Although Republican incumbent Pat Roberts has not drawn a Democratic challenger, he will face a bona fide primary challenger in Tea Party activist, Milton Wolfe. Could Kansas be this year’s Utah 2010? In that year, Mike Lee defeated incumbent Republican Bob Bennett for the GOP nod and went on to the Senate. Likewise here in Kansas, it would appear that whoever emerges for the Republicans, they would likely win the general election. Like Oklahoma to the south, Kansas is decidedly red. This is one of those states where whoever the GOP candidate is- establishment, Tea Party, libertarian, etc.- they are the presumed front runner. Thus, Prediction: Republican retention despite the candidate.

In Iowa, uber-liberal Tom Harkin is stepping down presenting Republicans with a unique opportunity. The problem is that no solid challenger has emerged and we are left with B-list people for the Republicans. The Democrats have coalesced early around Bruce Braley. Among Republican voters, not a single declared candidate polls above 10%. The only one who does is undeclared- Bob Vander Plaats, a conservative activist. Ironically, when put up against Braley, he performs the worst among any declared or undeclared candidates. This may come down to either Sam Clovis or Joni Ernst for the GOP against Braley and both currently poll within 7 points of Braley in a general election match up. This will be a closely watched and well-funded race. The Democrats can ill-afford to lose this seat. Given the fact they have Grassley for balance on the other side, prediction: Democratic retention in a close, expensive race.

The resignation of Democratic incumbent Tim Johnson in South Dakota came as no surprise. Almost immediately, former, highly popular Governor Mike Rounds announced his candidacy and would have run even if Johnson did not retire. Given these facts, one would think the Democrats would be more prepared. Instead, they will have to rely on Rick Weiland just to make this race close. Rounds should have no problem dispatching his primary opponents or Democratic opponent. Prediction: Republican pick-up.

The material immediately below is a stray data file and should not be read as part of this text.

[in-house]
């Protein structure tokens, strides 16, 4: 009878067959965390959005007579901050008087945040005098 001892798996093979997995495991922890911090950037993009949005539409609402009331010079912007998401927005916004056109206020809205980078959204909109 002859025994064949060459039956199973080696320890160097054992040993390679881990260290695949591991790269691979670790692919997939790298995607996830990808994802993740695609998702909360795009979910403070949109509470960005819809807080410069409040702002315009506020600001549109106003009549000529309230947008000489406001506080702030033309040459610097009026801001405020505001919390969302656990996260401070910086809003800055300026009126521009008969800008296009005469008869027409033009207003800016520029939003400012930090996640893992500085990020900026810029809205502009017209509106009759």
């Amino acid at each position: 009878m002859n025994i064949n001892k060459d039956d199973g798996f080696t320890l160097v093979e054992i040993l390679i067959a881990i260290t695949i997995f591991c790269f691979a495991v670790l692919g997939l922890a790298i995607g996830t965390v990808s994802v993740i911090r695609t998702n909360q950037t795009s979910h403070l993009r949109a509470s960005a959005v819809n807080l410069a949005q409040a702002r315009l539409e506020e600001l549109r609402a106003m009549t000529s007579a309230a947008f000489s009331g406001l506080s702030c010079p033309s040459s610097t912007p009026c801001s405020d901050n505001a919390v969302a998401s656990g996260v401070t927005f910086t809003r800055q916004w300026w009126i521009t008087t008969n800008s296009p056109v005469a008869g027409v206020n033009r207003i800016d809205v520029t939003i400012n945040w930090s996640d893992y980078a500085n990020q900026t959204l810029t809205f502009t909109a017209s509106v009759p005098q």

In Nebraska, the retirement of Mike Johanns comes as a little surprise and thankfully we are talking about Nebraska here, a solid red state. The only drama will be in the GOP primary as two fairly strong candidates have emerged- Shane Osborn and Ben Sasse. For my money, Sasse wreaks of accomplishment at Midland University having been one of the youngest university presidents in the country. Osborn was formerly the state treasurer. Furthermore, Sasse’s fundraising recently set a Nebraska record for contributions from individual donors at over $800,000. Prediction: Republican retention.

Finally, there is the seat of Carl Levin in Michigan up for grabs as he has announced his retirement. There will be no primary drama as the DNC has essentially cleared the field for Gary Peters on the Democratic side. Meanwhile, since entering the race, Teri Lynn Land has consistently been the choice of the GOP. She is the former Michigan secretary of state. In hypothetical polling against Peters, Land has never been more than 5 points behind and has led in some polls by as much as 5 points or more. Although the Democrats may believe they have their ideal candidate in Michigan, Land is a formidable foe and this race will come down to the wire. This may be a case of the power of labor in Michigan versus the power of women voters in Michigan which may result in a wash and a very, very close final tally (perhaps recount territory). Voter turnout may dictate the winner in this race and one cannot discount the power or organized labor in Michigan. Plus, there is a gubernatorial race this year. Can Land ride Snyder’s coat tails to success, or defeat? In the end, although some view Michigan as a winnable state, I will play devil’s advocate. Prediction: Democratic retention in a close race.

Thus, as of the end of this diary entry, Republicans have picked up three Senate seats putting them half way to the goal of six seats to gain control of the Senate- Alaska, Montana, and South Dakota. Equally important, they retain five of their five seats to be defended in the West and Midwest.

Tomorrow: The South and the Northeast.